Soccer fandom in Argentina is a full-throated affair. As Kariann Goldschmitt has observed in the case of Brazil, the soundscape of mass gatherings in the soccer stadium, and the affective charge of crowds experiencing the collective pain of loss or the exultation of victory, is a fundamental ingredient of popular identity in Argentina. But it is not the commercial, mediatized end of what Goldschmitt calls the “sports-industrial complex” that is primarily influential here.

Rather, hinchadas, or fan clubs, pride themselves on being able to sing loudly throughout the match, arms extending in unison, typically accompanied by bombos (bass drums), trumpets, and other loud instruments. Fan clubs pride themselves on the variety and creativity of their cantitos – the ‘little songs” that repurpose popular melodies with new lyrics that praise their own side, and insult their opponents’ lack of fortitude. Any memorable melody is fair game: for example, fans of Creedence Clearwater Revival’s “Bad Moon Rising” might have found the cantito that Argentina embraced during the 2014 World Cup vaguely familiar.  In the decades since its release, “Es tiempo de alegrarnos” had been used periodically by the clubs of several teams, in variants whose unifying factor was the use of the obscenity “la puta que te parió” (literally, “the whore that birthed you”) for emphasis.

Hinchada Argentina – Copa do Mundo Brasil 2014 – Estádio Beira-Rio – Porto Alegre, June 24, 2014, Image by Flickr User Felipe Castilhos

It was San Lorenzo’s fans who gave the cantito a new life in politics, during a match against Boca Juniors. The connection between Boca and President Macri was obvious for fans of both teams; Macri began his political career as the president of that team. When San Lorenzo fans felt they had been the victim of biased refereeing, the song began:  “Mauricio Macri, la puta que te parió…”. All four phrases of the melody repeated the same words.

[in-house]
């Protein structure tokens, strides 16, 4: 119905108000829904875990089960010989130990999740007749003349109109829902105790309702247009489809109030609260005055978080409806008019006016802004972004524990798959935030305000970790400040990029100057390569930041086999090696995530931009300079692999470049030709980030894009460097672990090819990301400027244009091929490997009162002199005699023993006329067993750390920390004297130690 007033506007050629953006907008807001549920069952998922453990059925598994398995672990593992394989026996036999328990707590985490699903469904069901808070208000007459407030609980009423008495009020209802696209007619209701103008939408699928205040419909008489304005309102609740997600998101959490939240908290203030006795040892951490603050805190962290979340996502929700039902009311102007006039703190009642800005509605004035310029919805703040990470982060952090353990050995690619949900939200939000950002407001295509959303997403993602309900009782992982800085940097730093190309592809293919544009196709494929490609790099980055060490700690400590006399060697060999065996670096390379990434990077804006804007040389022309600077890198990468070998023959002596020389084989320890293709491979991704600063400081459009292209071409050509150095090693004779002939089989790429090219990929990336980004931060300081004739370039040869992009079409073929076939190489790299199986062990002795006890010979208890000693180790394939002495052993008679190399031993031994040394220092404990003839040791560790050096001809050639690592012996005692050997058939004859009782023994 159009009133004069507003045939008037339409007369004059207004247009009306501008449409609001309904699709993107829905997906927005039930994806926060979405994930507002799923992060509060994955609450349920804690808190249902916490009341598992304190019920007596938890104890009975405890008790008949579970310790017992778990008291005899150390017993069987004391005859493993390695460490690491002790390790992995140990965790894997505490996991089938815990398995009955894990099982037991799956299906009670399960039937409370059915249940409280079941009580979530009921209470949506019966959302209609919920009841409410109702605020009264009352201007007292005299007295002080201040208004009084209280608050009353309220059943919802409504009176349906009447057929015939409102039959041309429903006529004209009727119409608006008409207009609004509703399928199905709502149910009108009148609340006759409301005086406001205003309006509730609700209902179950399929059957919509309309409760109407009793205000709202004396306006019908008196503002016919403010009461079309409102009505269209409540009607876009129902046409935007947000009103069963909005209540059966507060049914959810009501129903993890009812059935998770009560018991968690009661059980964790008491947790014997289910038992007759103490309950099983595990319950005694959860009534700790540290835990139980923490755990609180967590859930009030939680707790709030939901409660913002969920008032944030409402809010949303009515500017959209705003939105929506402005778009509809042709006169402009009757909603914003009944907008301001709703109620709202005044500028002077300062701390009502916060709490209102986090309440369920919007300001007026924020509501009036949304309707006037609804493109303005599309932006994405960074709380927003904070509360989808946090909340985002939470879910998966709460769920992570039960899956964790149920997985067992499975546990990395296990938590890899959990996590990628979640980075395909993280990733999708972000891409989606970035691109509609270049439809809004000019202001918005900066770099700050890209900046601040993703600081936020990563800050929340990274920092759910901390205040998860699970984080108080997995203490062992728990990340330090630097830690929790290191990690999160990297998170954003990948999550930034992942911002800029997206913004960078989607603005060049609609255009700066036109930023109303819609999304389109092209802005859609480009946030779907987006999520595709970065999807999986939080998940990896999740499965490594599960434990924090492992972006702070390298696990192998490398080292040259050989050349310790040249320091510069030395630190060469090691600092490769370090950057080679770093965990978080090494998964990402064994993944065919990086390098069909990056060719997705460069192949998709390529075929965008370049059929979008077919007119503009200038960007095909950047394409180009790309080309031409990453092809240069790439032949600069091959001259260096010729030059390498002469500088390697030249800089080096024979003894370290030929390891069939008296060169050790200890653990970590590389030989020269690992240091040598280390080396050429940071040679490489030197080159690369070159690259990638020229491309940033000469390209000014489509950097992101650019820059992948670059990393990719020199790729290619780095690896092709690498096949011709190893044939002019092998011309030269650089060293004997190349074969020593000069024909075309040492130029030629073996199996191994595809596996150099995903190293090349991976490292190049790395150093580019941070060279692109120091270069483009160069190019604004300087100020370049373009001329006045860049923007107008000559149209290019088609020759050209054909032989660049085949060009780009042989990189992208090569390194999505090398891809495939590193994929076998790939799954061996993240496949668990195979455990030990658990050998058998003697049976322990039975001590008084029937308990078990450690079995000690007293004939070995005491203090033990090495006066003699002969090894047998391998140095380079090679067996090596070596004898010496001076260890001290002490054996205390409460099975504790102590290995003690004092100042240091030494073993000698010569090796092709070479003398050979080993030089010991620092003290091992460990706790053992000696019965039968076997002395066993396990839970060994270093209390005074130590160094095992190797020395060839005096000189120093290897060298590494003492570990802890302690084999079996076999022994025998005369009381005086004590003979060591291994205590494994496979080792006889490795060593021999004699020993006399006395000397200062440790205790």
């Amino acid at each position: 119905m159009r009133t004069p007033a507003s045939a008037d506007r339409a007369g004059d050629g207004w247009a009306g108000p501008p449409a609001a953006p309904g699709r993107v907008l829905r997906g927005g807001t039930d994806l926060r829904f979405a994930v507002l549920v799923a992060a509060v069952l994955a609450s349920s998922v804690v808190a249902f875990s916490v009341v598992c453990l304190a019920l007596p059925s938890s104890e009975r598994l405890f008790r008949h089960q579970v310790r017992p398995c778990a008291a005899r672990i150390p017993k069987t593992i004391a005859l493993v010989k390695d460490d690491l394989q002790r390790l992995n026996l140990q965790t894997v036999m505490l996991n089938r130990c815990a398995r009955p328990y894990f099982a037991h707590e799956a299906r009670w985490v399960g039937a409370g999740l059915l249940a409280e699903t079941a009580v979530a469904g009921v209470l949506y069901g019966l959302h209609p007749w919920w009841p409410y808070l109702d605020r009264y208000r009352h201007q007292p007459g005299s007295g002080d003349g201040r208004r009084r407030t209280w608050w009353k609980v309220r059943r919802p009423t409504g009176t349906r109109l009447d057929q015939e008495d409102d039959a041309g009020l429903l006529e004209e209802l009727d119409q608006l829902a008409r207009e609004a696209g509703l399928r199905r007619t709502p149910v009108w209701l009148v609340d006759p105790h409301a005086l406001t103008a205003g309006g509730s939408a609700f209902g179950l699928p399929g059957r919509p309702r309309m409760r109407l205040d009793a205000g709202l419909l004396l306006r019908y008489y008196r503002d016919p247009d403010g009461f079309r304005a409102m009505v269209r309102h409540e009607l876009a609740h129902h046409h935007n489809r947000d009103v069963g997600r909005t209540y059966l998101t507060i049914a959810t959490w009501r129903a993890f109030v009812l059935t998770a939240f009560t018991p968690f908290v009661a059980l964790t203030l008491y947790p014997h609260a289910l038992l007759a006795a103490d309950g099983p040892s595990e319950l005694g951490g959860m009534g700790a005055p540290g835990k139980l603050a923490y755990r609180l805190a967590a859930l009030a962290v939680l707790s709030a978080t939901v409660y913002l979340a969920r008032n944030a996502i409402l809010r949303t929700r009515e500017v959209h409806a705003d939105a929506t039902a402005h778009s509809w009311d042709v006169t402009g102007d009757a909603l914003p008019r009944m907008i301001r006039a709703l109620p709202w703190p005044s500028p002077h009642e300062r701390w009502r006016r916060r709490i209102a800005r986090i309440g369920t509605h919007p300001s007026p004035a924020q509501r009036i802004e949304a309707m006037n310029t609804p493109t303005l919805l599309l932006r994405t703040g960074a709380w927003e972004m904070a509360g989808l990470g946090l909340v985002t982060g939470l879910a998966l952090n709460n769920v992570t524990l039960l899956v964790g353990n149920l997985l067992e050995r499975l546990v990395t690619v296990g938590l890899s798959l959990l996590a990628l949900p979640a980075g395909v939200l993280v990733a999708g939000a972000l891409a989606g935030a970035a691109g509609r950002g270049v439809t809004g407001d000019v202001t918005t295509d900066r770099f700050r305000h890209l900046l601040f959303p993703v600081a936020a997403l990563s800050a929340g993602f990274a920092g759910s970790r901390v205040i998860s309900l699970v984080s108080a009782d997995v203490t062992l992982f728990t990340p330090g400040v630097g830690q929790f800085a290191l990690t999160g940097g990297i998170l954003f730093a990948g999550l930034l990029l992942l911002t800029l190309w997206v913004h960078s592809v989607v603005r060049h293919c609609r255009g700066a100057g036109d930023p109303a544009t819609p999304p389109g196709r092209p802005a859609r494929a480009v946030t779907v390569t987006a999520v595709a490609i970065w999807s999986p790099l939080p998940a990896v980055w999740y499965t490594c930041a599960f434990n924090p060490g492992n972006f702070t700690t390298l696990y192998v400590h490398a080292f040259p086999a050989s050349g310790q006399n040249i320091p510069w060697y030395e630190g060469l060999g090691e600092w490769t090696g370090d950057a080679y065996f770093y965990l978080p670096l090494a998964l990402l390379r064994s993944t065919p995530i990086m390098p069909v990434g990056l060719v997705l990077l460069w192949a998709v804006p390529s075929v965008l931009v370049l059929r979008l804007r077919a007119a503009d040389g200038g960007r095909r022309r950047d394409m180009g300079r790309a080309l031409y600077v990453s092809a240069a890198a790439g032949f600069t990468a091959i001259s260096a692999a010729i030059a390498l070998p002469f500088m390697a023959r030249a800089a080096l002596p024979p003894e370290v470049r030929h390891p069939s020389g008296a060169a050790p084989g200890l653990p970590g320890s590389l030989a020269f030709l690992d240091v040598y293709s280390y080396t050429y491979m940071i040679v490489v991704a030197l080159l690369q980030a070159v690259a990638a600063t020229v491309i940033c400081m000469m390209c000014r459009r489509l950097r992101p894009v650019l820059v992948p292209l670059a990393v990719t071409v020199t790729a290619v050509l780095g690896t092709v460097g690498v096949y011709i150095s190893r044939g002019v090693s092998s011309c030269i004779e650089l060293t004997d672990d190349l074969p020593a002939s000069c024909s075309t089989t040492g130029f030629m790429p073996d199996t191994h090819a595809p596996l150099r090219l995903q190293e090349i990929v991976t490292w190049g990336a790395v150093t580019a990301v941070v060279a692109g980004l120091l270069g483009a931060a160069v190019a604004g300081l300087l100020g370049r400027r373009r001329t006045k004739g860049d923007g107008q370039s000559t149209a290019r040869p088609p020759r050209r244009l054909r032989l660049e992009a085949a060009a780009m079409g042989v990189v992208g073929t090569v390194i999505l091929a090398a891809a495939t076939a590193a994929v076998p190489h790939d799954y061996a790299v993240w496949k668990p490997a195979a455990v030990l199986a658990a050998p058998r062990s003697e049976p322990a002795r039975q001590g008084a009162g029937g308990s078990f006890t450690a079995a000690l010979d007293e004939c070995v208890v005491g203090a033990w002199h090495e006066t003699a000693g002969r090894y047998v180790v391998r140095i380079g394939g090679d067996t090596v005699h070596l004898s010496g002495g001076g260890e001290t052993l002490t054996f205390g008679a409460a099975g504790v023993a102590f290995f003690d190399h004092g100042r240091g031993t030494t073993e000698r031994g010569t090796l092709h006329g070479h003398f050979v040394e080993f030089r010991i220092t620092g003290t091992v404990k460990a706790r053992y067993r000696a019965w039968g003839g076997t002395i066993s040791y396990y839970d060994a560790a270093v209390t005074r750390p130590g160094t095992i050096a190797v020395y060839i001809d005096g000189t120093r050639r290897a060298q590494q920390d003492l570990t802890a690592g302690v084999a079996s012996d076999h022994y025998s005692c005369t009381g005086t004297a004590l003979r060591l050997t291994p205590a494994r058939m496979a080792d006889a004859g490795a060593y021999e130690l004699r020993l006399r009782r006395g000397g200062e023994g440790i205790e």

Unusually for a soccer cantito, the chant was soon picked up by the fans of another team, River Plate, who used it in similar circumstances when facing Macri’s Boca Juniors, their archrivals. Even more unusual, though, is the life that the chant has since taken on outside of the soccer stadium, where it is directed at the President not due to his association with his former club, but because of growing discontent with his political career. In the last weeks of February the cantito, now popularly known by its initials as “MMLPQTP” was heard in concert halls, basketball stadiums, and even in a crowded subway station (where, despite fare prices that have risen at eight times the rate of inflation, service remains irregular and delays are common). Journalists covering the phenomenon began to refer to it as  “el hit del verano,” or “the hit of the summer.”

“Suena en las canchas, suena en los recitales, suena en el subte… Ahora también suena en los celulares!!!” Click to download an Mp3 Ringtone of “MMLPQTP”